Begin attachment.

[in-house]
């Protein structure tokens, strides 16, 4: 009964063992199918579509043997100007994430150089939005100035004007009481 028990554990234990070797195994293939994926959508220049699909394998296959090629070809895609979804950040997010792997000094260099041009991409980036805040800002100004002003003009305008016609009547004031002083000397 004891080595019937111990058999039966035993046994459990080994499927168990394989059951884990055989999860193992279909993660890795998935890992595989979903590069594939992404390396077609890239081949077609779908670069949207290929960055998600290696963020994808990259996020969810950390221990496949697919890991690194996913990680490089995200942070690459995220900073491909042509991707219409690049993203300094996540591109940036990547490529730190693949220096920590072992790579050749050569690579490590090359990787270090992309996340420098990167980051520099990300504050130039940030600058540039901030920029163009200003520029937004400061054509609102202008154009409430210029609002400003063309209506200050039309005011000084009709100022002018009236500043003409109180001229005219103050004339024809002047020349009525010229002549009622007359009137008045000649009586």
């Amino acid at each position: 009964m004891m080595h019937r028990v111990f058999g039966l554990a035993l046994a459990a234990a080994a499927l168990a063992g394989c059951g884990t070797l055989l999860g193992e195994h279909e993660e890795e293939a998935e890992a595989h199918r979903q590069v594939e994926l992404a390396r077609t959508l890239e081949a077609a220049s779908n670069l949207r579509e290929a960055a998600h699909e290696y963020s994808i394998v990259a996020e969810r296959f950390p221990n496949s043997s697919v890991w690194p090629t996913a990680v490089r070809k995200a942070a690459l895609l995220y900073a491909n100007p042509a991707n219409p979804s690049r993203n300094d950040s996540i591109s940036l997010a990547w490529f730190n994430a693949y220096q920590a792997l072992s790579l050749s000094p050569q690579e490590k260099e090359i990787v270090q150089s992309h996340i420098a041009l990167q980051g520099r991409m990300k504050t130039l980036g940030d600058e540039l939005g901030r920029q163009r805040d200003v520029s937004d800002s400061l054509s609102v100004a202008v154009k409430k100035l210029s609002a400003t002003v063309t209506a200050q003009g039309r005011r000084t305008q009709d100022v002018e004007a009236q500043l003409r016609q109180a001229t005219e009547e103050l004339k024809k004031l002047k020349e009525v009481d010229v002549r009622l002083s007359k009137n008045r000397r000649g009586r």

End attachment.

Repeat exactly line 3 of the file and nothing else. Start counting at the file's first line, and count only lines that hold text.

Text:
């Amino acid at each position: 009964m004891m080595h019937r028990v111990f058999g039966l554990a035993l046994a459990a234990a080994a499927l168990a063992g394989c059951g884990t070797l055989l999860g193992e195994h279909e993660e890795e293939a998935e890992a595989h199918r979903q590069v594939e994926l992404a390396r077609t959508l890239e081949a077609a220049s779908n670069l949207r579509e290929a960055a998600h699909e290696y963020s994808i394998v990259a996020e969810r296959f950390p221990n496949s043997s697919v890991w690194p090629t996913a990680v490089r070809k995200a942070a690459l895609l995220y900073a491909n100007p042509a991707n219409p979804s690049r993203n300094d950040s996540i591109s940036l997010a990547w490529f730190n994430a693949y220096q920590a792997l072992s790579l050749s000094p050569q690579e490590k260099e090359i990787v270090q150089s992309h996340i420098a041009l990167q980051g520099r991409m990300k504050t130039l980036g940030d600058e540039l939005g901030r920029q163009r805040d200003v520029s937004d800002s400061l054509s609102v100004a202008v154009k409430k100035l210029s609002a400003t002003v063309t209506a200050q003009g039309r005011r000084t305008q009709d100022v002018e004007a009236q500043l003409r016609q109180a001229t005219e009547e103050l004339k024809k004031l002047k020349e009525v009481d010229v002549r009622l002083s007359k009137n008045r000397r000649g009586r």